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Morningstar causes uproar with new study that upends everything RIAs assumed about retirement planning, and it all comes down to a number

In July, Morningstar published its latest retirement report, and its author David Blanchett poses tough questions, suggesting advisors risk “havoc” when predicting retirement. But the industry claims it's well prepared.

Author Oisin Breen August 17, 2018 at 8:51 PM
Admin:
no description available
David Blanchett: Someone who expects to retire at 65 may be more likely to actually retire at 63 … [and] the impact can be severe: fewer years of saving combined with a greater need in retirement.

Brian Murphy

Brian Murphy

August 17, 2018 — 10:12 PM
I'd wager that the bigger errors in judgment these days is coming on two fronts - projected expected returns and acceptable probability of success, not from retirement age. But given the complexity around forecasting much of anything, there's more than enough risk to go around.
Doug Rich

Doug Rich

August 21, 2018 — 11:22 PM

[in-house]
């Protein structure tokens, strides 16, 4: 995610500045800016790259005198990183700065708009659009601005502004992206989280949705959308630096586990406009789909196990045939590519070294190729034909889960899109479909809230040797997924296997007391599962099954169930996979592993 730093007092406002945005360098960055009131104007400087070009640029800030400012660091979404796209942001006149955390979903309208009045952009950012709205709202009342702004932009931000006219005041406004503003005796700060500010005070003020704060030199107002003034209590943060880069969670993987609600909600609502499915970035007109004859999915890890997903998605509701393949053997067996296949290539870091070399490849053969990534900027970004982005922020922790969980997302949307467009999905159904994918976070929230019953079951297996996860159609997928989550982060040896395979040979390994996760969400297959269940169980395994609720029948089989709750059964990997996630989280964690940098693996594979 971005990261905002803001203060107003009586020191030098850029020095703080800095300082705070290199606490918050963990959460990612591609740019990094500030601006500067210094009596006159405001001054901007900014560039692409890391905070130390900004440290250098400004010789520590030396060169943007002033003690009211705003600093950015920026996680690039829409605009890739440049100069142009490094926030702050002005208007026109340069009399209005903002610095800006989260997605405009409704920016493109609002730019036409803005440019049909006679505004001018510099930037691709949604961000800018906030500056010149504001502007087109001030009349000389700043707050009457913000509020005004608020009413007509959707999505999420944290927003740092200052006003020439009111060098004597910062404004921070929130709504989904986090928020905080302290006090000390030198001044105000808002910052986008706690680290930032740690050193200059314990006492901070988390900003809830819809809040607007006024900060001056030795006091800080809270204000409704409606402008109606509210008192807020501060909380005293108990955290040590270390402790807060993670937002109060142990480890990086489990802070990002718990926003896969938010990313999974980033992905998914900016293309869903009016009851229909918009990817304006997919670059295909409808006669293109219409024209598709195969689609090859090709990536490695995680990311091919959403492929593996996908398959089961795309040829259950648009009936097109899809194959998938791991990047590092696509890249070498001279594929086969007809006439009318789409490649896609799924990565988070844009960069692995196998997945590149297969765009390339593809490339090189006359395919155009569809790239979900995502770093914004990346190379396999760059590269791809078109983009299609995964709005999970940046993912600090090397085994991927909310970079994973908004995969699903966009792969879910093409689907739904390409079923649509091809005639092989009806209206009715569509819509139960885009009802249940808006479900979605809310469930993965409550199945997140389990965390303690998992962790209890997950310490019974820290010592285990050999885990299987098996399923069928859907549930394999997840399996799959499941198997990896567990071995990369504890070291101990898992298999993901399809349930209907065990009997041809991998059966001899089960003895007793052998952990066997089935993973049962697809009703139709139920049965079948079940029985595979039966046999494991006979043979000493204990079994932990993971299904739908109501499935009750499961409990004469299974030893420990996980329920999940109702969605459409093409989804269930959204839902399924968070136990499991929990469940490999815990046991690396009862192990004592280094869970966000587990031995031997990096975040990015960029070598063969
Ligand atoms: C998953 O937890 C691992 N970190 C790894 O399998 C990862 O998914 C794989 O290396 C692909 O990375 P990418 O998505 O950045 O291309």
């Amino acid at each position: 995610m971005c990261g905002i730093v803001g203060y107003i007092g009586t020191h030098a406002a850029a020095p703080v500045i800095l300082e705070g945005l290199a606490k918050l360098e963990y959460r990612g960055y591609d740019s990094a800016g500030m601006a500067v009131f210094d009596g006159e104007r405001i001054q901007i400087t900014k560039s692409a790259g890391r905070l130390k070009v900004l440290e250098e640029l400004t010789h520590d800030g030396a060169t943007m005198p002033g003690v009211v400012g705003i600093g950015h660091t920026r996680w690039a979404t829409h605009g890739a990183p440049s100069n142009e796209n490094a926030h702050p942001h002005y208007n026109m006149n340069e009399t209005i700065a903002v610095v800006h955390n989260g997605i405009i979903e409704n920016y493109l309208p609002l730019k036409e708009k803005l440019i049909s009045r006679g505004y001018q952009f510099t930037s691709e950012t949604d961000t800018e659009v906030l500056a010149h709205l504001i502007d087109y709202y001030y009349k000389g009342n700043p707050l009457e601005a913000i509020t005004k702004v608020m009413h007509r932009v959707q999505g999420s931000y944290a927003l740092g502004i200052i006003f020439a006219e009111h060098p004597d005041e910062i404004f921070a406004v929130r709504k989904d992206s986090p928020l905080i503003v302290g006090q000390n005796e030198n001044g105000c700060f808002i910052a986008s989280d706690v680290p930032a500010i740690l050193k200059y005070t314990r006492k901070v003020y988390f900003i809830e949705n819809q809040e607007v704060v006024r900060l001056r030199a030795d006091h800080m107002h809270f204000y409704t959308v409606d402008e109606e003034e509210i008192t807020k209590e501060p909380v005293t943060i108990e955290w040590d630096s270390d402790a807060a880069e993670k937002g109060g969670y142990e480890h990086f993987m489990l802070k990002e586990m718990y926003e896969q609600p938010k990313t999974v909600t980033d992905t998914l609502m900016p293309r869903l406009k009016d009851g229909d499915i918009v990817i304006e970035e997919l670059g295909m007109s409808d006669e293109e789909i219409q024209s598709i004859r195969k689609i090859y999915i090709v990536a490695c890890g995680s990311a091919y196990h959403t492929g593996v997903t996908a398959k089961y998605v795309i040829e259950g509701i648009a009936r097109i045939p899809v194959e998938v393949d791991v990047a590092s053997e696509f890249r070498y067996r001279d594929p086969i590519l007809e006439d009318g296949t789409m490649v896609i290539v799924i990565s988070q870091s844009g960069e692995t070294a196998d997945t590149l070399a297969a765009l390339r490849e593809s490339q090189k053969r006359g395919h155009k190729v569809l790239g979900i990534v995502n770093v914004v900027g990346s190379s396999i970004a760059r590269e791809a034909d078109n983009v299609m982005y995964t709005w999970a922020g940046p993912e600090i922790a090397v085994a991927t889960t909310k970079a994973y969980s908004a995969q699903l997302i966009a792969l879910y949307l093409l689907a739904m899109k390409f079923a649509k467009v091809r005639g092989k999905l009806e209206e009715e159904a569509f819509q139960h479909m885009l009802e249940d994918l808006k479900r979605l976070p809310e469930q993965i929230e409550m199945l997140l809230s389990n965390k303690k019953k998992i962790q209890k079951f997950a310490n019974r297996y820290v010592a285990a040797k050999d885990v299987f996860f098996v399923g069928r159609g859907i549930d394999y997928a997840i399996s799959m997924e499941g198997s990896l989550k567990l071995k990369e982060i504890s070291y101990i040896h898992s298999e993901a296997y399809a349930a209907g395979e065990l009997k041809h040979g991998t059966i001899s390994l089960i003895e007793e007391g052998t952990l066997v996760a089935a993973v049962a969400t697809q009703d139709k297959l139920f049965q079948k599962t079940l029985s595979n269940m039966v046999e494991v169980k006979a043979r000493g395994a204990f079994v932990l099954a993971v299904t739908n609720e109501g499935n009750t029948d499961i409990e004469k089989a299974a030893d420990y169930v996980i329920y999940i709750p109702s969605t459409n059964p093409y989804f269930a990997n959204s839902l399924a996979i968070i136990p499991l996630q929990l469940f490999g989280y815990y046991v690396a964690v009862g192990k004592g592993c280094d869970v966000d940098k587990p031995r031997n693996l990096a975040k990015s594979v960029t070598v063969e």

Assume projected rates of return at 3% and save accordingly.
Jenny Migdal

Jenny Migdal

August 22, 2018 — 7:52 PM
The problem with using EBRI data (“The EBRI states that nearly half (47%) of current retirees were forced into early retirement. Half had to quit because of health problems or disabilities (55%), another 23% had to take care of family members, [and] about 20% were forced into retirement due to changes at their companies, such as downsizing or closure.”) is that it is statistically too broad, and may not apply to our clients' personal demographics - just as life expectancy is more longer for white, college-educated women.
Frank Delgado

Frank Delgado

August 22, 2018 — 8:48 PM
This is pitchbook garbage. There's nothing "uproarious" or relevatory about this piece. Reall sell-side horsecrap.

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Mentioned in this article:

Morningstar, Inc.
TAMP
Top Executive: Joe Mansueto

Riskalyze
Tech: Other
Top Executive: Aaron Klein

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